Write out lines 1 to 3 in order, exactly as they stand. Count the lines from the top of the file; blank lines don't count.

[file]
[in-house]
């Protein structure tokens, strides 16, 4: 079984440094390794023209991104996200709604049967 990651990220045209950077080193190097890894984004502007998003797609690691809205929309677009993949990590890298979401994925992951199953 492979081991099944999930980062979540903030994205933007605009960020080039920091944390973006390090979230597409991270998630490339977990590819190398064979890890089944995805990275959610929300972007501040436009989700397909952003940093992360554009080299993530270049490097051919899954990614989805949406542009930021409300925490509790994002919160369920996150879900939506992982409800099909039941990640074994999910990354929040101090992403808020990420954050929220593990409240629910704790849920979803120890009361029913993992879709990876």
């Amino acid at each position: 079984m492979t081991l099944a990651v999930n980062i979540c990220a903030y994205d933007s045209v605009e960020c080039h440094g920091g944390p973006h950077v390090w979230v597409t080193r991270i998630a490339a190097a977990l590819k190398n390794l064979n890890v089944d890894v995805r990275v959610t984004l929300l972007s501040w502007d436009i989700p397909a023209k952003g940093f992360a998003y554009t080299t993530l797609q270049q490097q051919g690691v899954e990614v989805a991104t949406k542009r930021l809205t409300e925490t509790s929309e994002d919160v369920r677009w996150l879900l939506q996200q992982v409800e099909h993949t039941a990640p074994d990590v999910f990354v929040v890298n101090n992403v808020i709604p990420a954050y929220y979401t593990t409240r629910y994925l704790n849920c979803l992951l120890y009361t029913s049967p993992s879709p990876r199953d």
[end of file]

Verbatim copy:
[in-house]
């Protein structure tokens, strides 16, 4: 079984440094390794023209991104996200709604049967 990651990220045209950077080193190097890894984004502007998003797609690691809205929309677009993949990590890298979401994925992951199953 492979081991099944999930980062979540903030994205933007605009960020080039920091944390973006390090979230597409991270998630490339977990590819190398064979890890089944995805990275959610929300972007501040436009989700397909952003940093992360554009080299993530270049490097051919899954990614989805949406542009930021409300925490509790994002919160369920996150879900939506992982409800099909039941990640074994999910990354929040101090992403808020990420954050929220593990409240629910704790849920979803120890009361029913993992879709990876």
């Amino acid at each position: 079984m492979t081991l099944a990651v999930n980062i979540c990220a903030y994205d933007s045209v605009e960020c080039h440094g920091g944390p973006h950077v390090w979230v597409t080193r991270i998630a490339a190097a977990l590819k190398n390794l064979n890890v089944d890894v995805r990275v959610t984004l929300l972007s501040w502007d436009i989700p397909a023209k952003g940093f992360a998003y554009t080299t993530l797609q270049q490097q051919g690691v899954e990614v989805a991104t949406k542009r930021l809205t409300e925490t509790s929309e994002d919160v369920r677009w996150l879900l939506q996200q992982v409800e099909h993949t039941a990640p074994d990590v999910f990354v929040v890298n101090n992403v808020i709604p990420a954050y929220y979401t593990t409240r629910y994925l704790n849920c979803l992951l120890y009361t029913s049967p993992s879709p990876r199953d």